The more you put something off, the more you dread it. The more you dread it, the more you put it off. It’s a vicious cycle, and it’s scientifically proven to be a real thing.
- Cleaning out your sock drawer (me)
- Tossing out the mismatched, long-disfavored toys (my friend)
- Replacing that lightbulb (me)
- Going to the dentist (everyone)
- Donating those too-tight jeans (me)
- Having family photos made (you)
Did you see what I did there? I made an assumption about you, and for about half of you, I bet it’s a fair one.
You think: Family photos are awkward. They’re cheesy. They’re ridiculous. They’re unnatural. They make me look like crap.
I’m here to tell you: nope, nope, nope, nope, nope. It needn’t be so.
Take this case study. Amira and Damon hadn’t had photos made since their son Sacha was a tiny babe (he’s now 3.5). On top of the general feeling that they “should” have photos made, they’re now running their own business – a nascent biodynamic farm in East Austin. They have grand plans for the space, which will include a meeting space and retreat center in addition to the lovingly handworked farm.
But first on the agenda? A functional website.
Amira, as you could’ve guessed from my foreshadowing, hates having her photo taken. H A T E S it. She always has. In our meeting a few weeks before the session, she made sure I understood just how awkward she feels in front of the camera, and how much she absolutely dreads looking at photos of herself.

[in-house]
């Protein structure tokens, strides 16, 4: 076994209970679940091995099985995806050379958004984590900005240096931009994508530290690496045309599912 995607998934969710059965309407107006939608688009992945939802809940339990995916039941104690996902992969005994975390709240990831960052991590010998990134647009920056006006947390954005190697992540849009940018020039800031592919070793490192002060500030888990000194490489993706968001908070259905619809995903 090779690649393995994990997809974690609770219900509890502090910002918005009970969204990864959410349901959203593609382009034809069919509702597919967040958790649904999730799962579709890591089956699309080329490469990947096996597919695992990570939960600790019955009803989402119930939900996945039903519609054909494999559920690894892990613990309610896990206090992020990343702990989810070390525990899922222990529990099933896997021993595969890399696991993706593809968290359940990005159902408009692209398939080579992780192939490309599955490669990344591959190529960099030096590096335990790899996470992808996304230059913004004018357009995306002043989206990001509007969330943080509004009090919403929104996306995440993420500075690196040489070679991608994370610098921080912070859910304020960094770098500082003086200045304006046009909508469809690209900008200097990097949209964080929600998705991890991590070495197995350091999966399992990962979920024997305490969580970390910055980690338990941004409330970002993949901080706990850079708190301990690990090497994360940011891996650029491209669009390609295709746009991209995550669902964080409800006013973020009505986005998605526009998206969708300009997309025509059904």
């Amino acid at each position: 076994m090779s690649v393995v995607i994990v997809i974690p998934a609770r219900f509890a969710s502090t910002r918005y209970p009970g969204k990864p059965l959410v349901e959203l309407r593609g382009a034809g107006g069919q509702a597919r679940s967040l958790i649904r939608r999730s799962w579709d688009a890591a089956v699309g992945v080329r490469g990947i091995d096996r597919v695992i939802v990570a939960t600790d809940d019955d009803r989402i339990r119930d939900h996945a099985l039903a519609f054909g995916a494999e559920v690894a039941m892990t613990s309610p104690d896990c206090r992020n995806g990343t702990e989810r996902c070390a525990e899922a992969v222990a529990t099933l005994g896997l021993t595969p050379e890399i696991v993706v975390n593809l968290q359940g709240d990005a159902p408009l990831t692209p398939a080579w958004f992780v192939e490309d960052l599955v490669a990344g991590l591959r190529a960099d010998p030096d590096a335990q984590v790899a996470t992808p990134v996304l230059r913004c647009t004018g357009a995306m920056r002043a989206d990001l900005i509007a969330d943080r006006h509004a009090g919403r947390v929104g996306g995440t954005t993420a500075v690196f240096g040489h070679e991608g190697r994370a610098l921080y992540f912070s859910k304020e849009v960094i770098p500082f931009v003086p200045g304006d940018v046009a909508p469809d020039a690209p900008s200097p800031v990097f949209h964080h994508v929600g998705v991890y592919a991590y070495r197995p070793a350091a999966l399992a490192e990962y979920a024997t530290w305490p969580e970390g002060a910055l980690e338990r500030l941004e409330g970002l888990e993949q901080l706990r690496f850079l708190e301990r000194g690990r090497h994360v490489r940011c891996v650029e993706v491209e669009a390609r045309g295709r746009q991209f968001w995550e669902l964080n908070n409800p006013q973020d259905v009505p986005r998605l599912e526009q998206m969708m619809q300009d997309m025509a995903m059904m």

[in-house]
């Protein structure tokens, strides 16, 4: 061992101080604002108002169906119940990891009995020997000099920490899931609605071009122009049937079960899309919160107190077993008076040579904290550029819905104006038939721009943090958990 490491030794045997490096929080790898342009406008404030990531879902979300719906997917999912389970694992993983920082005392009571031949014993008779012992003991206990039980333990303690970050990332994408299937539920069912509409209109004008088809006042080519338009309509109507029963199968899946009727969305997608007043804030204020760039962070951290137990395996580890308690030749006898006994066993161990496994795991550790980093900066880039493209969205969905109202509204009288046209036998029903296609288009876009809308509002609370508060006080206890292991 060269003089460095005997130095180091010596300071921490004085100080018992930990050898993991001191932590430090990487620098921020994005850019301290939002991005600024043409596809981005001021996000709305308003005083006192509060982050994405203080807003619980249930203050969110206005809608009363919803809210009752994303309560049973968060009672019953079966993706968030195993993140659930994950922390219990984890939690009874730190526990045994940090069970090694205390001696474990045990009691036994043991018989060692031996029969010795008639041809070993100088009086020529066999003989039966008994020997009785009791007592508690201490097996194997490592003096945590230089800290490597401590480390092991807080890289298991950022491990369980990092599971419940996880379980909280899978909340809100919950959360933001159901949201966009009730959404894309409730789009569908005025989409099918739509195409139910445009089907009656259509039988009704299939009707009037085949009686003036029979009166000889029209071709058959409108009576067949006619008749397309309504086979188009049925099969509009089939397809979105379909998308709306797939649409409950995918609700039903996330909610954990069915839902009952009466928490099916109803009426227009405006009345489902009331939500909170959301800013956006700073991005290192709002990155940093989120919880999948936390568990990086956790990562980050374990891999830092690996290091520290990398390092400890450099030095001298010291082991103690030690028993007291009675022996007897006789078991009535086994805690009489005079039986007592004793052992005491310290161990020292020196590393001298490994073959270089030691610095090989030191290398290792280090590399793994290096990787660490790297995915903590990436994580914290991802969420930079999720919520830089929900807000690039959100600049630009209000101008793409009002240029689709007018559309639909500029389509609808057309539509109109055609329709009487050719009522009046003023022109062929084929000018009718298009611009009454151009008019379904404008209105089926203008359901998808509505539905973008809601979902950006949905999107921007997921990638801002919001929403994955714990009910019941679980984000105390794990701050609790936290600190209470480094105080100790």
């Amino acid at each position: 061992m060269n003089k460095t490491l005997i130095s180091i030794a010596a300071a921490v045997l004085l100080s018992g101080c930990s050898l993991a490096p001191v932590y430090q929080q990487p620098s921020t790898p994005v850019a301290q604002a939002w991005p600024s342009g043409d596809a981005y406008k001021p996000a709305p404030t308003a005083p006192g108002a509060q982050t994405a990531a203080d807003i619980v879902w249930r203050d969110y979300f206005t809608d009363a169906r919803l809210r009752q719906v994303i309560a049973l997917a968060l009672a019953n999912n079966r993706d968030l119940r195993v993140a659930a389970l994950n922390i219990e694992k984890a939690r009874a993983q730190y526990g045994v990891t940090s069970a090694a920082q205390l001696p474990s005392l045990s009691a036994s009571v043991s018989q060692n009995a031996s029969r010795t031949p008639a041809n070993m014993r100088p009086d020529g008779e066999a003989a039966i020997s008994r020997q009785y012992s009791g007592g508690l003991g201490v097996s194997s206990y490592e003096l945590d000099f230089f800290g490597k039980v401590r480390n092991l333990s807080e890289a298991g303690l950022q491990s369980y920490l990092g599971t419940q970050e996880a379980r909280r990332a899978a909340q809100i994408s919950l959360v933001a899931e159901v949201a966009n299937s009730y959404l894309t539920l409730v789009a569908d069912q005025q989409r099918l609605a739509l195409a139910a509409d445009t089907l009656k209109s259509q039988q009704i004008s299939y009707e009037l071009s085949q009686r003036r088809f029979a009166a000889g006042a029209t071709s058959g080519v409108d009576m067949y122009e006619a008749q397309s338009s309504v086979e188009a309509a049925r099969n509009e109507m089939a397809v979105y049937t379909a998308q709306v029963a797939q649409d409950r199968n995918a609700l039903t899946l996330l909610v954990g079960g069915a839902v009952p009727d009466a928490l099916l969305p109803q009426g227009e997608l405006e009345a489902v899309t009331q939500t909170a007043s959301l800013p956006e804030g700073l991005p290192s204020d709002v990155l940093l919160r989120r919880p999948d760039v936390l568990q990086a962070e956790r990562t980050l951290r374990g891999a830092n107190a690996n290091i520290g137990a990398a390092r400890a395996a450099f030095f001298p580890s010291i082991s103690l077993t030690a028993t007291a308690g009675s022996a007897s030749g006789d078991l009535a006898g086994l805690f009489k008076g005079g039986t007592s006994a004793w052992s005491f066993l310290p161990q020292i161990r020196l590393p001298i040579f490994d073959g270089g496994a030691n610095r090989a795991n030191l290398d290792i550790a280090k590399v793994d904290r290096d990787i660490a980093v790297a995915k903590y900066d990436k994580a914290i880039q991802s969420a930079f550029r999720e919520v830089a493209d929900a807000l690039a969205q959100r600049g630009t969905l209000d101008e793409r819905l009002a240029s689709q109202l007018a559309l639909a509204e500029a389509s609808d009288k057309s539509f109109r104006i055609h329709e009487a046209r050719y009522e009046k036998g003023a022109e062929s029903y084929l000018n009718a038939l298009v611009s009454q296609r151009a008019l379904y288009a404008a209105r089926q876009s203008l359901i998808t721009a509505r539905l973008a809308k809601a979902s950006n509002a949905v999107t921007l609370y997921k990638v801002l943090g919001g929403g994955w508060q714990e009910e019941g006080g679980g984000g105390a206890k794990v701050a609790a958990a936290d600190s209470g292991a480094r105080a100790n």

Between the grandparents and the lightning speed at which Sacha is growing and the bonafide need for website photos that add some personality and character to the business, it had to be done.
I assured Amira before our session that it would be easy, stress-free, and that she would enjoy it. She politely smiled and told me OK, but I could tell she wasn’t buying it.
The morning of our session broke sunny and glorious, and remained that way for the duration of our time together. In just a quick morning we toured the farm, checked on the berries, peaches and onions, played with the hose and in the mud, built the roof of a beehive, and had a generally delightful time.
There's something special about documentary family photo sessions, and it's this: by have your real life photographed, you're shifting the attention from you-vs-the-photographer to you-and-your-family. It's a more natural equation -- one you participate in every day. Without stress, awkwardness, or pretending.
So when it was time to part and the family walked me back to my car, Amira admitted, with surprise, “THAT WAS SO FUN AND SO EASY!” and we had ourselves a good laugh.